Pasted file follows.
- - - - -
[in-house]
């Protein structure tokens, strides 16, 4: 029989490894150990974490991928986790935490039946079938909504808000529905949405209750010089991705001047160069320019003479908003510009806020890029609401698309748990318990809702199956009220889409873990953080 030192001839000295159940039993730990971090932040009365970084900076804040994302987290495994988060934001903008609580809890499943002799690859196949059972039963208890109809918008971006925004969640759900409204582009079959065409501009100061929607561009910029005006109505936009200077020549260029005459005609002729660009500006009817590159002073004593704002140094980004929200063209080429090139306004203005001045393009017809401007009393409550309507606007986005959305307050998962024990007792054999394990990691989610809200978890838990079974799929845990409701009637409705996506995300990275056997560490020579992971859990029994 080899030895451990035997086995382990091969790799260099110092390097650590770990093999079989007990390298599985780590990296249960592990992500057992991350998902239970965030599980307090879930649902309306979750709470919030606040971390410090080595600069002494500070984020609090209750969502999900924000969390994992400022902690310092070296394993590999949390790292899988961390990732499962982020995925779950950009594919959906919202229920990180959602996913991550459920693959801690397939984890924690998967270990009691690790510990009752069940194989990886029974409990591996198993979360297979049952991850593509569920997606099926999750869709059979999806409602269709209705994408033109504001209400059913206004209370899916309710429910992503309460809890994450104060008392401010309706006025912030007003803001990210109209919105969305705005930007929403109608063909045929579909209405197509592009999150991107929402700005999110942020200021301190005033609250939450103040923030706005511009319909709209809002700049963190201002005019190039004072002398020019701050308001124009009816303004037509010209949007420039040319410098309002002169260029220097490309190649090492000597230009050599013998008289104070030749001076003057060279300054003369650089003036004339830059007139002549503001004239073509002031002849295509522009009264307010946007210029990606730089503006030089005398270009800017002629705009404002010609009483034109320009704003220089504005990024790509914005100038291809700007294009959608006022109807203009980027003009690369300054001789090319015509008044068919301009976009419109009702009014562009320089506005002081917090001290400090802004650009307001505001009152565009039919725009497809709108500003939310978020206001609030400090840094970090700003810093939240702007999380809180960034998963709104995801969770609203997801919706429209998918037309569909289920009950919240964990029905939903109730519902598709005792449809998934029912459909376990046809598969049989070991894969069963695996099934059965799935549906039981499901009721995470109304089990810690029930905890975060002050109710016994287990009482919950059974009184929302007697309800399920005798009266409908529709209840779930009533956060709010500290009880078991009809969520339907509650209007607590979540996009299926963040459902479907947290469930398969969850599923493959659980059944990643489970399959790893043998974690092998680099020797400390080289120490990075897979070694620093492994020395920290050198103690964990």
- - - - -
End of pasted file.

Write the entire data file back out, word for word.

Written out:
[in-house]
């Protein structure tokens, strides 16, 4: 029989490894150990974490991928986790935490039946079938909504808000529905949405209750010089991705001047160069320019003479908003510009806020890029609401698309748990318990809702199956009220889409873990953080 030192001839000295159940039993730990971090932040009365970084900076804040994302987290495994988060934001903008609580809890499943002799690859196949059972039963208890109809918008971006925004969640759900409204582009079959065409501009100061929607561009910029005006109505936009200077020549260029005459005609002729660009500006009817590159002073004593704002140094980004929200063209080429090139306004203005001045393009017809401007009393409550309507606007986005959305307050998962024990007792054999394990990691989610809200978890838990079974799929845990409701009637409705996506995300990275056997560490020579992971859990029994 080899030895451990035997086995382990091969790799260099110092390097650590770990093999079989007990390298599985780590990296249960592990992500057992991350998902239970965030599980307090879930649902309306979750709470919030606040971390410090080595600069002494500070984020609090209750969502999900924000969390994992400022902690310092070296394993590999949390790292899988961390990732499962982020995925779950950009594919959906919202229920990180959602996913991550459920693959801690397939984890924690998967270990009691690790510990009752069940194989990886029974409990591996198993979360297979049952991850593509569920997606099926999750869709059979999806409602269709209705994408033109504001209400059913206004209370899916309710429910992503309460809890994450104060008392401010309706006025912030007003803001990210109209919105969305705005930007929403109608063909045929579909209405197509592009999150991107929402700005999110942020200021301190005033609250939450103040923030706005511009319909709209809002700049963190201002005019190039004072002398020019701050308001124009009816303004037509010209949007420039040319410098309002002169260029220097490309190649090492000597230009050599013998008289104070030749001076003057060279300054003369650089003036004339830059007139002549503001004239073509002031002849295509522009009264307010946007210029990606730089503006030089005398270009800017002629705009404002010609009483034109320009704003220089504005990024790509914005100038291809700007294009959608006022109807203009980027003009690369300054001789090319015509008044068919301009976009419109009702009014562009320089506005002081917090001290400090802004650009307001505001009152565009039919725009497809709108500003939310978020206001609030400090840094970090700003810093939240702007999380809180960034998963709104995801969770609203997801919706429209998918037309569909289920009950919240964990029905939903109730519902598709005792449809998934029912459909376990046809598969049989070991894969069963695996099934059965799935549906039981499901009721995470109304089990810690029930905890975060002050109710016994287990009482919950059974009184929302007697309800399920005798009266409908529709209840779930009533956060709010500290009880078991009809969520339907509650209007607590979540996009299926963040459902479907947290469930398969969850599923493959659980059944990643489970399959790893043998974690092998680099020797400390080289120490990075897979070694620093492994020395920290050198103690964990």